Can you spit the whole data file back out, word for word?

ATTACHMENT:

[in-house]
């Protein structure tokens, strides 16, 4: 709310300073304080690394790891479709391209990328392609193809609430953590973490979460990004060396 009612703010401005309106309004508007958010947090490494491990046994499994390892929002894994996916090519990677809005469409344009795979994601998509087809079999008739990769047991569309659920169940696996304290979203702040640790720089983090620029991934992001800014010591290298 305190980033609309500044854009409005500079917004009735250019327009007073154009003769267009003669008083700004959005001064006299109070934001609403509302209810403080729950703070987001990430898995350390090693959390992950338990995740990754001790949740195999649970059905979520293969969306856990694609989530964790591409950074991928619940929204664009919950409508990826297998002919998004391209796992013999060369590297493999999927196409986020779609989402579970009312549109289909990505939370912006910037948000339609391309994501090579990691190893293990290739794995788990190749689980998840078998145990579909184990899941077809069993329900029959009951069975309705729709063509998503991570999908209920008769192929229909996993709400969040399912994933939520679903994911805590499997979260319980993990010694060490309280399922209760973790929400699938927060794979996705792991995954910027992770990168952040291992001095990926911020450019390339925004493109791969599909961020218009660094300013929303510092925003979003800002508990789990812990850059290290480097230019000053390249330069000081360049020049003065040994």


[in-house]
């Protein structure tokens, strides 16, 4: 709310300073304080690394790891479709391209990328392609193809609430953590973490979460990004060396 009612703010401005309106309004508007958010947090490494491990046994499994390892929002894994996916090519990677809005469409344009795979994601998509087809079999008739990769047991569309659920169940696996304290979203702040640790720089983090620029991934992001800014010591290298 305190980033609309500044854009409005500079917004009735250019327009007073154009003769267009003669008083700004959005001064006299109070934001609403509302209810403080729950703070987001990430898995350390090693959390992950338990995740990754001790949740195999649970059905979520293969969306856990694609989530964790591409950074991928619940929204664009919950409508990826297998002919998004391209796992013999060369590297493999999927196409986020779609989402579970009312549109289909990505939370912006910037948000339609391309994501090579990691190893293990290739794995788990190749689980998840078998145990579909184990899941077809069993329900029959009951069975309705729709063509998503991570999908209920008769192929229909996993709400969040399912994933939520679903994911805590499997979260319980993990010694060490309280399922209760973790929400699938927060794979996705792991995954910027992770990168952040291992001095990926911020450019390339925004493109791969599909961020218009660094300013929303510092925003979003800002508990789990812990850059290290480097230019000053390249330069000081360049020049003065040994």